• As I read on though, my interest in the book fizzled out and I actually ended putting it down for a time. There just was so much speculation and not enough facts. I don’t want to spoil the ending for you, but while I appreciate the author’s book in that it memorializes her grandparents, her theories are just not compelling enough for me to believe. That does not in any way detract from what she does know–I’m just not sure I could come to the same conclusions about how and what they survived. This also does not detract from the way the author tells her love story, her life story. As a standalone story, her life/her love is pretty neat too. 🙂 Her grandparents’ lives are awesome too–her grandmother became a doctor during the middle of the 20th century in a time when many women didn’t even go to college. Her grandfather was an interpreter at the Nuremberg Trials in Germany after the war.
  • Miranda Richmond Mouillot has a lovely writing style. I’m not sure if she plans to write other books, but her lyrical prose draws in readers like nothing else can… making a non-fiction story read like a classic, lovely novel. Again, the setting of the book in FRANCE definitely helps but still–her writing style and word choice is gorgeous. Instead of being on my couch in Nashville, I was in a medieval stone house in an a village older than time. Can it get any better? Ohhh, France.
  • The biggest problem I had with the book aside from the lack of information was that, not to discount anyone’s survival from the Holocaust, her grandparents were not in concentration camps. They were not captured and didn’t seem to have many [any?] close calls either. They were Jewish. They had to flee, but they survived. And that’s incredible and I don’t want to discount their story or others like it. However, in some tiny ways, saying individuals like that survived the Holocaust is a shaky subject, and may even be one that I can’t take too hard of a stand against since I don’t have that first-person/familial experience. In some ways that discounts the stories of those who did survive concentration camps. It just, to me, softens those survival stories in some ways. I’m not sure of a better way to  frame their experience besides “Holocaust survivors” but I just think there has to be some other category. I do understand the perspective of Mouillot on this though.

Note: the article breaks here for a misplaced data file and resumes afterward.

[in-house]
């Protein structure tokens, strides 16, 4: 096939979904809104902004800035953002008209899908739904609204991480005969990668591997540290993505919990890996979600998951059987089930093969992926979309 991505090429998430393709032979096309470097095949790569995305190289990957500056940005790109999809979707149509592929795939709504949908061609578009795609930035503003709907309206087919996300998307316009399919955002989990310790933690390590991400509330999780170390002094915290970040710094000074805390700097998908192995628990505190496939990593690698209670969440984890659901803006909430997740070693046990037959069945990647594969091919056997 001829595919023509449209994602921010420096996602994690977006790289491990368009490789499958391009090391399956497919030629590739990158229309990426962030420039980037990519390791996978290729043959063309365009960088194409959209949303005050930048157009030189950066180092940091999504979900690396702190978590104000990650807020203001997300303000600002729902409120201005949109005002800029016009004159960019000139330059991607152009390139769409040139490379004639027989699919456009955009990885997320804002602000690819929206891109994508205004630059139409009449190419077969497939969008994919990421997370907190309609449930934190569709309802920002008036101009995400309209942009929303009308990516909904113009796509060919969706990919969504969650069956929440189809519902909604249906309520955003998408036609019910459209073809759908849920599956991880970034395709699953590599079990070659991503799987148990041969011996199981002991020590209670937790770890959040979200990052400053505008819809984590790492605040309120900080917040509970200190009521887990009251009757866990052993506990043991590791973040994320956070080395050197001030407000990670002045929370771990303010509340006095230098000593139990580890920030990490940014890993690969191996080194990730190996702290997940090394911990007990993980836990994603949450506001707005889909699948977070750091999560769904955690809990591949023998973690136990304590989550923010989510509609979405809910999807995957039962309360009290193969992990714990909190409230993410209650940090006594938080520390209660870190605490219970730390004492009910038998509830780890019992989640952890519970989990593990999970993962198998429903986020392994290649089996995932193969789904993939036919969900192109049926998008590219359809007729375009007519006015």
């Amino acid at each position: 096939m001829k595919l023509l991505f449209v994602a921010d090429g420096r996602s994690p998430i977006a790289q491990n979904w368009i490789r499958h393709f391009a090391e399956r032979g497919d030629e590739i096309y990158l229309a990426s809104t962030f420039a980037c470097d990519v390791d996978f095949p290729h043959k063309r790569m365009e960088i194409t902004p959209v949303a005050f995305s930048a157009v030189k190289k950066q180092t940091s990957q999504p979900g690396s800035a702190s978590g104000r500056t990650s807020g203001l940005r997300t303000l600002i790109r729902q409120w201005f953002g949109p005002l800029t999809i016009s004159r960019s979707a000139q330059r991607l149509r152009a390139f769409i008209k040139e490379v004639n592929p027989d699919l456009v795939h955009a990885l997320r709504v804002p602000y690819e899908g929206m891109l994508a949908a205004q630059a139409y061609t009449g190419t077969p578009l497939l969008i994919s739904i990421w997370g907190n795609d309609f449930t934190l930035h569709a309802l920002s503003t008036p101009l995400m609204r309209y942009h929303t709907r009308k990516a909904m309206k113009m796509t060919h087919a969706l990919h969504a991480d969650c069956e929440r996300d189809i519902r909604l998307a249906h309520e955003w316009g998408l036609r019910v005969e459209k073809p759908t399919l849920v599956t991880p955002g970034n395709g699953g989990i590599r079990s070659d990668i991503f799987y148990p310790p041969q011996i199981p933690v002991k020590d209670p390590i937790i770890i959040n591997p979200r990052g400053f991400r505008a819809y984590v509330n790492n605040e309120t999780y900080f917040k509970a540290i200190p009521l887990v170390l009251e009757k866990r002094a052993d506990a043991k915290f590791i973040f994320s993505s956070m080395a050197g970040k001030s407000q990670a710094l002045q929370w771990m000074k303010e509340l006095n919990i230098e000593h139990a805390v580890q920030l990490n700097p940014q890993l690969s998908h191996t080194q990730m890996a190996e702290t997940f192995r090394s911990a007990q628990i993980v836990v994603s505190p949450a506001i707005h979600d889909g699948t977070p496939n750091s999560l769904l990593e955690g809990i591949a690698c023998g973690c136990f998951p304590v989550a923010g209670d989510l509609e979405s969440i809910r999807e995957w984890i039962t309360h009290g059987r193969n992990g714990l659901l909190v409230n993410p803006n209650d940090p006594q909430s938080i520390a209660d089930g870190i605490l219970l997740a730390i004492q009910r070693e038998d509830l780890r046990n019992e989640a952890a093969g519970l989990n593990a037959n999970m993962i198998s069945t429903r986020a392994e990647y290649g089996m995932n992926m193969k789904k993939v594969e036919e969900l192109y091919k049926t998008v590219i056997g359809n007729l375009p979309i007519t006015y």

• Overall, I enjoyed reading the story of Mouillot and her grandparents–their stories of life and love and survival were incredible, passionate, and told beautifully. Reading about the animosity [to put it lightly] between her grandparents was hard. I can’t imagine not talking to Ben ever again like her grandparents did, or the effects that would have on our larger families. This book wasn’t exactly what I was expecting but it was lovely, even if hard to read at times and controversial in terminology too.

Disclosure: I received this book for free from Blogging for Books for this review. However, I was not required to write a positive review. The thoughts expressed above are entirely my own. Thanks to Blogging for Books and the publisher, Crown Publishers, for the chance to read this great book!